3) Can management and ownership be patient? The Kings have a good plan in place. They have young players with potential — De’Aaron Fox, Justin Jackson, Skal Labissiere, Willie Cauley-Stein, and more — and some veterans were brought in to mentor them and set a tone. Whatever you think of the young talent (I like the potential) or how many veterans they brought in (more than I would have) it’s a solid rebuilding plan. One that’s not going to yield a lot of wins short term (they retain their first round pick next draft) but is a respectable and reasonable path.

The problem is the Kings have never stuck to a plan long enough to let it play out. Look at it this way, since they drafted Cousins in 2010 the Kings coaches have been Paul Westphal, Keith Smart, Mike Malone, Ty Corbin, George Karl, and Dave Joerger. That’s not counting the three different GMs and a change of ownership. With each successive move the plan shifted, and with that, the roster and the style were never settled.

This falls to owner Vivek Ranadive — he has to be patient. It’s not in his nature, but he needs to be. I don’t know that I would have chosen Vlade Divac to run my team, but now that Ranadive has let the basketball people make the basketball decisions. Divac and the staff there have planted a garden, let it start to grow and blossom, and know that it’s going to take years to bear fruit. The biggest mistake the Kings could make right now would be to at the All-Star break (or next summer) change plans, bring in a new GM and coach, and completely change directions.

Former NBA player Glen “Big Baby” Davis arrested on drug charges

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Glen “Big Baby” Davis — a key bench player in the Celtics 2008 title run, but who has been out of the NBA for a couple of years now — was arrested last month at a hotel in a suburb of Baltimore with 126 grams of marijuana and more than $96,000 in cash, according to a report.

Davis was arrested in Aberdeen, Maryland, with the signs what he had on him was for sale, not just personal use, reports ABC 2 WMAR in Baltimore.

According to court records, the hotel owner smelled marijuana coming from Davis’ room on February 7th. When the owner knocked on room 208, someone inside the room told him to “F*** off!”

Aberdeen police then responded to the hotel and Davis gave signed consent to search his room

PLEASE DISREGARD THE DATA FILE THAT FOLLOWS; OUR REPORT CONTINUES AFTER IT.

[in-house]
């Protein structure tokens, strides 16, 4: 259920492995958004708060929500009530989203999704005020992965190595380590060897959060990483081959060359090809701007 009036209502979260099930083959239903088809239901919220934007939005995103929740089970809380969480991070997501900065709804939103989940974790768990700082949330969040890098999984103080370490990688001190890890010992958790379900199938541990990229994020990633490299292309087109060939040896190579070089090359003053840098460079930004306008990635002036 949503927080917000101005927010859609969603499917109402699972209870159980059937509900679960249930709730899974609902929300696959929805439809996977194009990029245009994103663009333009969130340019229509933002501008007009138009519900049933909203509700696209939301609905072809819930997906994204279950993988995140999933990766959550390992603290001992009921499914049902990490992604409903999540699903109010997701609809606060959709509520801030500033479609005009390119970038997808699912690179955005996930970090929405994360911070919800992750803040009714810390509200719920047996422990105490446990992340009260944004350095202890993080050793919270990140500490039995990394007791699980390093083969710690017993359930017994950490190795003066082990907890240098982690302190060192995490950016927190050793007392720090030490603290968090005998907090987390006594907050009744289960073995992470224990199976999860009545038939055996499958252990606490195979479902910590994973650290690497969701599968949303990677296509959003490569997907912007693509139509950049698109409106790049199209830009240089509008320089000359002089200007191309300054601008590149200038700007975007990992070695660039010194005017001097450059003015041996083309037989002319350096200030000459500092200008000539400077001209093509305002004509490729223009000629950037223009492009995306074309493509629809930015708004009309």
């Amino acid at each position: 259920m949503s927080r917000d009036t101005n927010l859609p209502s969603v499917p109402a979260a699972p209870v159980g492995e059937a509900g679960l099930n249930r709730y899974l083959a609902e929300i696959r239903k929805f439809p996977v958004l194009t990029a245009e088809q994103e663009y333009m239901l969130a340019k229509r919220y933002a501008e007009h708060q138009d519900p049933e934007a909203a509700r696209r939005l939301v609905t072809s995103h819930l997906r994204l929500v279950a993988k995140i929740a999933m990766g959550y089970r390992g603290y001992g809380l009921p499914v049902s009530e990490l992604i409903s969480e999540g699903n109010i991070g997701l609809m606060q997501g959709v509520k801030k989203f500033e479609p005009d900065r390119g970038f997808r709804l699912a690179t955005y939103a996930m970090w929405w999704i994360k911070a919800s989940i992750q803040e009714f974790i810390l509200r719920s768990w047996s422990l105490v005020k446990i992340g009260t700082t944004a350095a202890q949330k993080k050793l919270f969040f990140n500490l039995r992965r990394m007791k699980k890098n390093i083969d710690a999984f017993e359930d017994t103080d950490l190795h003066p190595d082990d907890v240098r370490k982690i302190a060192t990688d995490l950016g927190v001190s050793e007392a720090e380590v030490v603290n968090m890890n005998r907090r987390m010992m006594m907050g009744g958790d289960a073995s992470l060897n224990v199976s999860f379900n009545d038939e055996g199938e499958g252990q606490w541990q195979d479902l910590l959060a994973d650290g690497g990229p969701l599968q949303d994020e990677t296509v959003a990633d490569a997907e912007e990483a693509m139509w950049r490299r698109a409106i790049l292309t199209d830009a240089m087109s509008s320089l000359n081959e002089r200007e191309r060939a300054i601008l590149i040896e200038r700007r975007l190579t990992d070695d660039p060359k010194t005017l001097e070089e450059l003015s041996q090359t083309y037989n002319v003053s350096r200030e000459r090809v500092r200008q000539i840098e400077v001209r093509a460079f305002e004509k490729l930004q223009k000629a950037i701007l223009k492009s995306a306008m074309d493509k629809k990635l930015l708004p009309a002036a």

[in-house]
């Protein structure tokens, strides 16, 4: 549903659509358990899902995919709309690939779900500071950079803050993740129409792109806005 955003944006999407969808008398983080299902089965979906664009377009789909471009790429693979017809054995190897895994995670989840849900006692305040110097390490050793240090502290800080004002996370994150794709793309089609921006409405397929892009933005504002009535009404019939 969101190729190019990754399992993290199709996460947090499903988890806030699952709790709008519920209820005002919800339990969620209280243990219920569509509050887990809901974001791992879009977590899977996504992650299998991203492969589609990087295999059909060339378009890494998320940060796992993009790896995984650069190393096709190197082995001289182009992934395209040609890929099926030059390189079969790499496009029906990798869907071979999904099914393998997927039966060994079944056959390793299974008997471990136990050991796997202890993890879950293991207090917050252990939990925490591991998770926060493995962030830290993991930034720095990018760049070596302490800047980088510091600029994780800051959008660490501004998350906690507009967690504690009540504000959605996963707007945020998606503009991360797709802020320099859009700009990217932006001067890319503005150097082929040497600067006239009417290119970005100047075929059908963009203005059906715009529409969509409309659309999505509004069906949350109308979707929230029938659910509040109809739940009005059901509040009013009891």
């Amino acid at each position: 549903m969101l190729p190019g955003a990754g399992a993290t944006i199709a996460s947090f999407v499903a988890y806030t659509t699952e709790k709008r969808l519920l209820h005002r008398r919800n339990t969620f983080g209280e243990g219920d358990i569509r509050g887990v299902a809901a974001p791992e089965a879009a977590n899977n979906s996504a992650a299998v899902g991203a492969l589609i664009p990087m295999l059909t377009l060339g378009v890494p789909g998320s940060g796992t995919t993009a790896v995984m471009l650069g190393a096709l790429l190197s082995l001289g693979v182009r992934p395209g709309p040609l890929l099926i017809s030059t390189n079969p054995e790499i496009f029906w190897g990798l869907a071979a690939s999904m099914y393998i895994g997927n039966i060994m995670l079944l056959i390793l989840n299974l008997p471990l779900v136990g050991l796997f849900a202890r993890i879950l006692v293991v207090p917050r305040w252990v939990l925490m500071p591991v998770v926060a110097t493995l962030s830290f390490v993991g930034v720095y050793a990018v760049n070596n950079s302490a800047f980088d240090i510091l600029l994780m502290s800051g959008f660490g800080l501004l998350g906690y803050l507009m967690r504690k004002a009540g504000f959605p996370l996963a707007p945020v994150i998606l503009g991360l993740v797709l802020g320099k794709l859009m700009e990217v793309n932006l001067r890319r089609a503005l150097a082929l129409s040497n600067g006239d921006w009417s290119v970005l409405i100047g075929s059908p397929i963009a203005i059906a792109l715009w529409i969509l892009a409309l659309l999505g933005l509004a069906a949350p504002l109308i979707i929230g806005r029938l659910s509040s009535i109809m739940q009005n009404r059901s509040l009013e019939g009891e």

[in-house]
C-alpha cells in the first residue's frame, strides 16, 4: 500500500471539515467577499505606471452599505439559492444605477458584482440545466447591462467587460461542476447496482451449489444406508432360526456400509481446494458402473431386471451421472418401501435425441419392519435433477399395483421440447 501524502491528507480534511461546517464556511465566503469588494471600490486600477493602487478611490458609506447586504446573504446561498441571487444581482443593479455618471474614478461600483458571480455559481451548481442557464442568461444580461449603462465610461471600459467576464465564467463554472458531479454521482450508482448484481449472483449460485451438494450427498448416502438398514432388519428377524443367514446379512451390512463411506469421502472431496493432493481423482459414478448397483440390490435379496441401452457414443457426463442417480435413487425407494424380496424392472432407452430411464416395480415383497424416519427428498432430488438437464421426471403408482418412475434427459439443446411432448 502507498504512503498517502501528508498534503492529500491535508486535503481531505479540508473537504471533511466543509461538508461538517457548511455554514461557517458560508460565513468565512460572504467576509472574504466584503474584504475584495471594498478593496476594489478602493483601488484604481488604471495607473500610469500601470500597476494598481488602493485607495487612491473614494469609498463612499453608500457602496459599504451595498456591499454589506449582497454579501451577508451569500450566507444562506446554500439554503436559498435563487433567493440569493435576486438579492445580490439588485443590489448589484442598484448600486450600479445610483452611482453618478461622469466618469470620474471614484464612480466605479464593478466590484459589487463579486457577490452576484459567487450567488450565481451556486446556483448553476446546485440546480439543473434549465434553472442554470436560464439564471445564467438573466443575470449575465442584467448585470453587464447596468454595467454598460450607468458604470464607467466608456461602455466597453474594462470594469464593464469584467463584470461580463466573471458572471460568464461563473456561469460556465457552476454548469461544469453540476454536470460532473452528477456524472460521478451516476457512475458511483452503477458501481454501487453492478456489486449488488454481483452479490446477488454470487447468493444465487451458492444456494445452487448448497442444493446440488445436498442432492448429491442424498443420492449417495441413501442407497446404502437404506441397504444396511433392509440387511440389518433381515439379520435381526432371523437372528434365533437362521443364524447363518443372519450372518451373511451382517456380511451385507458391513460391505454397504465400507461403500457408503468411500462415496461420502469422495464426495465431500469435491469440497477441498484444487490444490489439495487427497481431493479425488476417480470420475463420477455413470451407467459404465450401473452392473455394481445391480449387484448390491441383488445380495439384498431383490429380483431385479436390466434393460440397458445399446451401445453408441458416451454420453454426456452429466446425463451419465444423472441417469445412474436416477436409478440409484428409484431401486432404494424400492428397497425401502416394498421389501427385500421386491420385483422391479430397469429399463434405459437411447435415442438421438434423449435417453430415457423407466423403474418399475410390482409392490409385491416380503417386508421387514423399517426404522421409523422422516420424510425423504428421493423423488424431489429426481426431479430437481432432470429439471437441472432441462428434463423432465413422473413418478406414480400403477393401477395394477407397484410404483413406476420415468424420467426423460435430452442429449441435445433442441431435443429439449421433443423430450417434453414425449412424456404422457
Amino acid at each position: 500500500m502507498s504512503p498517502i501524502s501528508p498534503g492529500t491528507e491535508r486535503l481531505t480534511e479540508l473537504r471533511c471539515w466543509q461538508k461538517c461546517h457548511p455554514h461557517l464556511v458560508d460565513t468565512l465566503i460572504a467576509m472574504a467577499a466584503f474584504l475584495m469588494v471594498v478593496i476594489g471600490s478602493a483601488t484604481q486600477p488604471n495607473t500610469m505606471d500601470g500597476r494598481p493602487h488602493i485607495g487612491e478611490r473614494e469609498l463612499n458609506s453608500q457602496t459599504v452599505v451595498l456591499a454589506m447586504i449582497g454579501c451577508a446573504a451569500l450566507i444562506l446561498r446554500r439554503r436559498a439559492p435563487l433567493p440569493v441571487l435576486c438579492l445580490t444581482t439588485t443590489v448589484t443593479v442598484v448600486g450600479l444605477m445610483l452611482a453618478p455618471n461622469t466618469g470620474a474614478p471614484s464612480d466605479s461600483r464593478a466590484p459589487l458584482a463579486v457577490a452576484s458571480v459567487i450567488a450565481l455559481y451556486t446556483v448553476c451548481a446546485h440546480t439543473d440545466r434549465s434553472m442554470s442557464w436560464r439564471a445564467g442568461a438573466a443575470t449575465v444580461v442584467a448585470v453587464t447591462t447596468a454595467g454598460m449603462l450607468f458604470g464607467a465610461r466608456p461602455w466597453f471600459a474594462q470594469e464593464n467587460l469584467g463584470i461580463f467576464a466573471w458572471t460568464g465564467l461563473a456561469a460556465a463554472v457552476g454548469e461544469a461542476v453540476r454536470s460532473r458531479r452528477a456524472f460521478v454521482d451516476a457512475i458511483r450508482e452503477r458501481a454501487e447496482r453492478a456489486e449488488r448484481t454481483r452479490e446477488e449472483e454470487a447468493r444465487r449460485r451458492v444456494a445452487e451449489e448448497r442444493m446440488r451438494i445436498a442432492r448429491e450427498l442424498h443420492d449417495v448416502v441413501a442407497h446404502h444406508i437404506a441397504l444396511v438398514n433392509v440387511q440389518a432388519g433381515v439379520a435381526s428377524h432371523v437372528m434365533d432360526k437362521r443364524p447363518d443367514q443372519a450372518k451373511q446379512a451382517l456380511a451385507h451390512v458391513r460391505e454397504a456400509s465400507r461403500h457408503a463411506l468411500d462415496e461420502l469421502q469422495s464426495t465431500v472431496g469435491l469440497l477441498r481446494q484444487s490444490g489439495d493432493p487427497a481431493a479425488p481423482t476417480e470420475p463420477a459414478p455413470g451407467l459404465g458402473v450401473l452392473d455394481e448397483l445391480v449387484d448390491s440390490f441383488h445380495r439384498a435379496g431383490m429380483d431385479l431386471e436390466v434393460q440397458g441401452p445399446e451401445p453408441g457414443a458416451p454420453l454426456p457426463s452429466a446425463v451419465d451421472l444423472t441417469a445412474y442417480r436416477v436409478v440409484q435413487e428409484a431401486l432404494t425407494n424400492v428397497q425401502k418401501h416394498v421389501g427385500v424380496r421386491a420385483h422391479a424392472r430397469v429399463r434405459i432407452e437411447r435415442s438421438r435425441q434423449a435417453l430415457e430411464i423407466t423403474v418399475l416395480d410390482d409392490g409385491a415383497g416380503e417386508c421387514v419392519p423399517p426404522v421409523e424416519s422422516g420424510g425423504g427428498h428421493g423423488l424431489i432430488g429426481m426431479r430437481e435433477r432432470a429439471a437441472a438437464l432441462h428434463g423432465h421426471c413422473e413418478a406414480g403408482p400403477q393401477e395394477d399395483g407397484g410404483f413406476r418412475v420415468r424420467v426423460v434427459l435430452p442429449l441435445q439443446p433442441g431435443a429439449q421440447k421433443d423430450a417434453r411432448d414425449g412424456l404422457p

“They recovered 126 grams of marijuana,” said Aberdeen Police Lieutenant William Reiber, “In addition to that there was a briefcase that contained 92,164 dollars of U.S. currency along with a ledger that contained language which is consistent with someone involved in the sale and distribution of narcotics.”

Davis has since been indicted on seven counts of drug possession and intended distribution. Davis’ attorney has said his client is not guilty of the charged crimes.

Davis has been out of the NBA since 2015 when as a free agent he needed ankle surgery that sidelined him.

Davis played eight NBA seasons between the Boston Celtics, Orlando Magic, and Los Angeles Clippers. In his second season out of LSU, he played a role off the bench for the Celtics during their run to the title, then his bench role expanded the next couple of seasons when Boston made runs (remember Nate Robinson referred to Davis and himself as “Donkey and Shrek” during the 2010 NBA Finals).  Davis earned $36.4 million in salary during his NBA career.

Without Curry, Durant, Thompson, Warriors don’t have enough against Kings

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OAKLAND, Calif. (AP) — With April approaching, the beat-up, undermanned Golden State Warriors are prioritizing health over everything else – even the No. 1 seed in the West.

“It’s a harrowing experience,” coach Steve Kerr joked before the game. “I’m just trying to process it all.”

Yet the faces down are glaring: NBA Finals MVP Kevin Durant, two-time MVP Stephen Curry and his Splash Brother, Klay Thompson.

Buddy Hield made three free throws over the final 27.5 seconds, Willie Cauley-Stein had a late dunk and the Sacramento Kings won for the second time this season on Golden State’s home floor, beating a Warriors team missing its top three scorers 98-93 on Friday night.

Hield finished with 22 points off the bench. He also had seven assists and seven rebounds.

Quinn Cook scored a career-high 25 points on 10-for-13 shooting for Golden State (52-17), making his initial seven shots and also hitting a career-best five 3-pointers after the team announced Durant was out with a broken rib.

Green returned from a one-game injury absence to produce 14 points, 10 rebounds, seven assists, four steals and two blocked shots.